If Aimee Bender’s The Particular Sadness of Lemon Cake and the story Chocolat have anything in common, it’s that I was constantly watering at the mouth throughout the narrative. If The Particular Sadness of Lemon Cake and The Corrections have anything in common, it’s that their last lines shine as ones I won’t soon forget. And if Lemon Cake shines in one particular way, it’s by doing what so many lesser paranormal romances du jour struggle so hard to accomplish, all the while falling so short of Bender in the attempt: there is a core of magic tucked within the concrete world surrounding these characters, folded in like an egg yolk into batter.
The conceit—that our narrator, Rose, can taste feelings in her food, left there by whoever cooked it—is baldly exposed by the tenth page, so it becomes clear early on that this special skill (Rose’s euphemism, not mine) is a means to an end for Bender. Through Rose’s voice, the whole spectrum of this taste bud discovery is conveyed, from shock to confusion to frustration to eventually adjusting to it, a child’s tired acceptance of something they first fought against. Here, perhaps, is what’s most grounded in realism throughout the story: Rose simply learns how to live around her skill, one that feels more like an affliction. She learns to keep quiet about it and not expect anyone to understand or to help and to generally coexist with the chronic condition. No race against the clock to “fix” it, or eradicate it, or try to understand why such a gift chose her. Rather, Bender (in her deftest gestures of the novel) has created a character that acts as anyone would—because undramatic adjustment is what humans do. It’s what they’re best at.
There are characters throughout the book who act less like I think humans would: Rose’s mother and father, Lane and Paul Edelstein, strike me as particularly wooden and archetypal in their “parent-who-doesn’t-connect-with-their-child” roles. That is not to say that there aren’t really beautiful scenes of these two interacting with Rose, however. Take Bender’s subtle moment where Rose and her father have been out on a drive, and are now struggling to make conversation:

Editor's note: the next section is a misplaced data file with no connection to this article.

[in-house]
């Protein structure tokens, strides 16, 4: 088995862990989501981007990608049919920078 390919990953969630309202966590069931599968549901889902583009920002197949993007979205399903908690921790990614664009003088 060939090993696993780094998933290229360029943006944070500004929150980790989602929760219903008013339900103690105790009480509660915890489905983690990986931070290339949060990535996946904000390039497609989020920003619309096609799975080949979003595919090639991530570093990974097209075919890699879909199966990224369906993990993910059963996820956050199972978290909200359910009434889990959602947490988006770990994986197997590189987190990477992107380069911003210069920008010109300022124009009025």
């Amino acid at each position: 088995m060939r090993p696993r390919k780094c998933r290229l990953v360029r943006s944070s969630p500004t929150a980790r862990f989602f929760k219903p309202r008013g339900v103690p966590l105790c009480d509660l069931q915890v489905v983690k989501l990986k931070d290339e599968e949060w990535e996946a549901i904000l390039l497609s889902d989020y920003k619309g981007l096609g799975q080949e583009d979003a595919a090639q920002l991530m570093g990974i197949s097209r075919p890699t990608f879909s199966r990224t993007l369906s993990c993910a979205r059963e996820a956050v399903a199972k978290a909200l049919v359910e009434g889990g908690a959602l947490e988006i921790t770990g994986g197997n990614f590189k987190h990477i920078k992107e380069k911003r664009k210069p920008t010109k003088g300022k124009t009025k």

We sat in the car, facing the low branches of the big ficus tree. He didn’t make a move to go and I didn’t either and for a while we just sat there, staring at the corroded handle on the garage door, with the useless string tied to it for no reason.
In a relatively thin novel, it’s obvious where Bender saves space by writing loads into what’s left unsaid. (That’s another reason the mother and father in this book grate on me occasionally: they expose too much by speaking in caricature-like parent-isms. They show too much on their faces and don’t allow us to be left guessing.)
In addition to her silences, Bender charms us with her occasional unexpected, twisted little pockets of reality: moments I can easily picture occurring but ones that read oddly in a narrative, which perhaps smacks of the most concrete reality of all, which, in turn, is all the more important in a novel dealing with elements of the magical. Take this moment in the stock room of a grocery store:
I spent an hour in the back room of the market, which smelled of leafy greens and cold cardboard, going over shipping receipts with the customer service representative. She told me how she really wanted to sing in the opera.
The lack of functionality in these snippets lends them the very believability that this semi-surreal story needs, and give us something besides Rose’s singular predicament to cling to. Not to mention that Rose’s brother, Joseph, has plot points of his own strewn about the piece, and we as readers follow them like a chain of unconnected dots, hungry for what we might find, and for whatever might satiate our endlessly searching, literally hungering protagonist. Bender makes their pursuits our pursuits, before we could find ourselves anywhere else but deeply entrenched in them.
Because, quite simply, we care. We care about seeing this family together, not because they’d be any happier that way, but because we’re so tired of seeing them splintered. To see them assembled again would, by book’s end, be an experiment worth its risks. And while I won’t speak to the specifics of the ending here, I will say that Bender makes her occasionally meandering pace pay off, and makes us thankful for the time we spent waiting—because the experience of reading The Particular Sadness of Lemon Cake is like what Rose describes eating in a restaurant is like:
I allowed myself the extravagance of leaving a restaurant if I could not bear what I found on my plate, and instead did my father’s trick by asking for a to-go box and putting all the food inside it, with a plastic knife and fork, and handing it outside to someone homeless who did not have the luxury of my problem.
Because some predicaments are particularly sad ones.